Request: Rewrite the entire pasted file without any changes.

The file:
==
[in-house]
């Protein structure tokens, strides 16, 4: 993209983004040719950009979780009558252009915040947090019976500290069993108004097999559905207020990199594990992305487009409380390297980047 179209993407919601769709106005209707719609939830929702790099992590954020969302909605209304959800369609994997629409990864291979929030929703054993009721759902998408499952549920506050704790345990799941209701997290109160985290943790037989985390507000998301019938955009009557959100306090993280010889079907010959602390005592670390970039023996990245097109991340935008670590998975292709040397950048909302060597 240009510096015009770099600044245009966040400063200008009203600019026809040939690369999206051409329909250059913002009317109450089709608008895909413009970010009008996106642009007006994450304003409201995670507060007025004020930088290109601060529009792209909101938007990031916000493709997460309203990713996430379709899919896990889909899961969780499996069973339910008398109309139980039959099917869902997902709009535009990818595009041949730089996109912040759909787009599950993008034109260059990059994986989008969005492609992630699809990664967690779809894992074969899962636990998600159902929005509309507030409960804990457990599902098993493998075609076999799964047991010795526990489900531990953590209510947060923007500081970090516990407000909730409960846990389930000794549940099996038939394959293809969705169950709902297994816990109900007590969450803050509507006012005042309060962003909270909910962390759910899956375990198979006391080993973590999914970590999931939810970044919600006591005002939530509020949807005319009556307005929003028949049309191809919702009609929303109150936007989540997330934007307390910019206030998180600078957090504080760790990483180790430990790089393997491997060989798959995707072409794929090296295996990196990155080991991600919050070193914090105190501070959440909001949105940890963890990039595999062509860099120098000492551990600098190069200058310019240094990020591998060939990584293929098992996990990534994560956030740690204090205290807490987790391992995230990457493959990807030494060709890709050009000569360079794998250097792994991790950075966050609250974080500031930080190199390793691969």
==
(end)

[in-house]
């Protein structure tokens, strides 16, 4: 993209983004040719950009979780009558252009915040947090019976500290069993108004097999559905207020990199594990992305487009409380390297980047 179209993407919601769709106005209707719609939830929702790099992590954020969302909605209304959800369609994997629409990864291979929030929703054993009721759902998408499952549920506050704790345990799941209701997290109160985290943790037989985390507000998301019938955009009557959100306090993280010889079907010959602390005592670390970039023996990245097109991340935008670590998975292709040397950048909302060597 240009510096015009770099600044245009966040400063200008009203600019026809040939690369999206051409329909250059913002009317109450089709608008895909413009970010009008996106642009007006994450304003409201995670507060007025004020930088290109601060529009792209909101938007990031916000493709997460309203990713996430379709899919896990889909899961969780499996069973339910008398109309139980039959099917869902997902709009535009990818595009041949730089996109912040759909787009599950993008034109260059990059994986989008969005492609992630699809990664967690779809894992074969899962636990998600159902929005509309507030409960804990457990599902098993493998075609076999799964047991010795526990489900531990953590209510947060923007500081970090516990407000909730409960846990389930000794549940099996038939394959293809969705169950709902297994816990109900007590969450803050509507006012005042309060962003909270909910962390759910899956375990198979006391080993973590999914970590999931939810970044919600006591005002939530509020949807005319009556307005929003028949049309191809919702009609929303109150936007989540997330934007307390910019206030998180600078957090504080760790990483180790430990790089393997491997060989798959995707072409794929090296295996990196990155080991991600919050070193914090105190501070959440909001949105940890963890990039595999062509860099120098000492551990600098190069200058310019240094990020591998060939990584293929098992996990990534994560956030740690204090205290807490987790391992995230990457493959990807030494060709890709050009000569360079794998250097792994991790950075966050609250974080500031930080190199390793691969």